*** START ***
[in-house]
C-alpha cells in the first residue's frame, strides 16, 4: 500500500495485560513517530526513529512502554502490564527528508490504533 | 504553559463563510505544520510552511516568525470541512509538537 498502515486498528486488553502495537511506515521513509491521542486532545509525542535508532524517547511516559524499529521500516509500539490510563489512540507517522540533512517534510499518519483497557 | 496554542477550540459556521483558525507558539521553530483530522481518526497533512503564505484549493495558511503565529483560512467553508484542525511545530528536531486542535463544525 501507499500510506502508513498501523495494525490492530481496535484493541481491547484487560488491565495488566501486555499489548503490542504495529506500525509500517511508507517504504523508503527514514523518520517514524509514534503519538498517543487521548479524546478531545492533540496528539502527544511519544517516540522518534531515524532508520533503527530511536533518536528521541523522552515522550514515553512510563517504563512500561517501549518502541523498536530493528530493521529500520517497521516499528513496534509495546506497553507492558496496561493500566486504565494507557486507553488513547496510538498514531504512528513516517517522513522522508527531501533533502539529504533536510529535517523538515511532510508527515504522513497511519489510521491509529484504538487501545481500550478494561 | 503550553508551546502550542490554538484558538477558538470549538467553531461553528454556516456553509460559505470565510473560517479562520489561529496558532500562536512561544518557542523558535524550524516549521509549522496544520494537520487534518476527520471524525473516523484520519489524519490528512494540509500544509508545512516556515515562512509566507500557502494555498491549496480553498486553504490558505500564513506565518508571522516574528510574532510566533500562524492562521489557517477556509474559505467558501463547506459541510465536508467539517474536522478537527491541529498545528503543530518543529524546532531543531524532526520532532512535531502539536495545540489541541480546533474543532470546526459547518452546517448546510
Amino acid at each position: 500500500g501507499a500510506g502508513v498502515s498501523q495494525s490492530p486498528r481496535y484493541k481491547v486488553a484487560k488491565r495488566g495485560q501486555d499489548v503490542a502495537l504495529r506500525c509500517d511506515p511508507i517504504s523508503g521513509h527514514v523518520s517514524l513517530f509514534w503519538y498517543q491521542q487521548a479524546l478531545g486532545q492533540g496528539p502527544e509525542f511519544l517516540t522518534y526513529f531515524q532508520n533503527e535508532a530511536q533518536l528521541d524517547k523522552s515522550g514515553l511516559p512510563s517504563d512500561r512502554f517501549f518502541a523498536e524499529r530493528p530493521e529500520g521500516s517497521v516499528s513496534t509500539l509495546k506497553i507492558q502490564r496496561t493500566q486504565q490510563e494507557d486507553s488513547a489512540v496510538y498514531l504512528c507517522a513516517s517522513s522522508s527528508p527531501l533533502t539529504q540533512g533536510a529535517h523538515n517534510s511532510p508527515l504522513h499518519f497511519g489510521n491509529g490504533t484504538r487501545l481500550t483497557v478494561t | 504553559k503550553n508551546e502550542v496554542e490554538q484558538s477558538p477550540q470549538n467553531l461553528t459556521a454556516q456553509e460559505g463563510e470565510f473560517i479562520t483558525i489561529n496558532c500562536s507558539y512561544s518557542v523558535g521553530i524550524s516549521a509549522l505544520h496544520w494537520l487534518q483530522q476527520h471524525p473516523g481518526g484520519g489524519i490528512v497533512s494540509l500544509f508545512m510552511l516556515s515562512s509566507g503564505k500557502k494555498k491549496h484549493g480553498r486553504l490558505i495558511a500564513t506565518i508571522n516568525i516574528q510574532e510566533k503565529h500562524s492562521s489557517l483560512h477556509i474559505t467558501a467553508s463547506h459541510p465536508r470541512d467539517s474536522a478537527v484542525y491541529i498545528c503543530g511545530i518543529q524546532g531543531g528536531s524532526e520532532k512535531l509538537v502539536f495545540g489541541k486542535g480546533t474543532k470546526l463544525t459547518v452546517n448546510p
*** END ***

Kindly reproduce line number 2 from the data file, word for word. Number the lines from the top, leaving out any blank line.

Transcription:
C-alpha cells in the first residue's frame, strides 16, 4: 500500500495485560513517530526513529512502554502490564527528508490504533 | 504553559463563510505544520510552511516568525470541512509538537 498502515486498528486488553502495537511506515521513509491521542486532545509525542535508532524517547511516559524499529521500516509500539490510563489512540507517522540533512517534510499518519483497557 | 496554542477550540459556521483558525507558539521553530483530522481518526497533512503564505484549493495558511503565529483560512467553508484542525511545530528536531486542535463544525 501507499500510506502508513498501523495494525490492530481496535484493541481491547484487560488491565495488566501486555499489548503490542504495529506500525509500517511508507517504504523508503527514514523518520517514524509514534503519538498517543487521548479524546478531545492533540496528539502527544511519544517516540522518534531515524532508520533503527530511536533518536528521541523522552515522550514515553512510563517504563512500561517501549518502541523498536530493528530493521529500520517497521516499528513496534509495546506497553507492558496496561493500566486504565494507557486507553488513547496510538498514531504512528513516517517522513522522508527531501533533502539529504533536510529535517523538515511532510508527515504522513497511519489510521491509529484504538487501545481500550478494561 | 503550553508551546502550542490554538484558538477558538470549538467553531461553528454556516456553509460559505470565510473560517479562520489561529496558532500562536512561544518557542523558535524550524516549521509549522496544520494537520487534518476527520471524525473516523484520519489524519490528512494540509500544509508545512516556515515562512509566507500557502494555498491549496480553498486553504490558505500564513506565518508571522516574528510574532510566533500562524492562521489557517477556509474559505467558501463547506459541510465536508467539517474536522478537527491541529498545528503543530518543529524546532531543531524532526520532532512535531502539536495545540489541541480546533474543532470546526459547518452546517448546510